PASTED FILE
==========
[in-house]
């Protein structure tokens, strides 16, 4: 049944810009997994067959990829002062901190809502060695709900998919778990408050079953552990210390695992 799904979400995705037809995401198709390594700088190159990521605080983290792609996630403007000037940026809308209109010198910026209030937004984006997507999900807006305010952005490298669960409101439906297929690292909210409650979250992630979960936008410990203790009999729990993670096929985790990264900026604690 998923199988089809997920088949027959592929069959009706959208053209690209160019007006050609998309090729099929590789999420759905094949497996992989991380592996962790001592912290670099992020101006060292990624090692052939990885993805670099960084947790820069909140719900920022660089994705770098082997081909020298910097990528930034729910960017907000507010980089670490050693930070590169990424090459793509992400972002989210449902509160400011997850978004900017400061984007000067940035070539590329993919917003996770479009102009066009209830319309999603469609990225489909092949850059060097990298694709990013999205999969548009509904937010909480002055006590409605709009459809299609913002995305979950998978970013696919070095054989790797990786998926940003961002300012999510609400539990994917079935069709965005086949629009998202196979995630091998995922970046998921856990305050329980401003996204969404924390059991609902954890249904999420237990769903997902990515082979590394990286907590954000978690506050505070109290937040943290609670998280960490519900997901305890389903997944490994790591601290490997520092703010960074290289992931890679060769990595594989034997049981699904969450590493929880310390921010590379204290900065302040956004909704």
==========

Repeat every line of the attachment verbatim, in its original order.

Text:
[in-house]
């Protein structure tokens, strides 16, 4: 049944810009997994067959990829002062901190809502060695709900998919778990408050079953552990210390695992 799904979400995705037809995401198709390594700088190159990521605080983290792609996630403007000037940026809308209109010198910026209030937004984006997507999900807006305010952005490298669960409101439906297929690292909210409650979250992630979960936008410990203790009999729990993670096929985790990264900026604690 998923199988089809997920088949027959592929069959009706959208053209690209160019007006050609998309090729099929590789999420759905094949497996992989991380592996962790001592912290670099992020101006060292990624090692052939990885993805670099960084947790820069909140719900920022660089994705770098082997081909020298910097990528930034729910960017907000507010980089670490050693930070590169990424090459793509992400972002989210449902509160400011997850978004900017400061984007000067940035070539590329993919917003996770479009102009066009209830319309999603469609990225489909092949850059060097990298694709990013999205999969548009509904937010909480002055006590409605709009459809299609913002995305979950998978970013696919070095054989790797990786998926940003961002300012999510609400539990994917079935069709965005086949629009998202196979995630091998995922970046998921856990305050329980401003996204969404924390059991609902954890249904999420237990769903997902990515082979590394990286907590954000978690506050505070109290937040943290609670998280960490519900997901305890389903997944490994790591601290490997520092703010960074290289992931890679060769990595594989034997049981699904969450590493929880310390921010590379204290900065302040956004909704």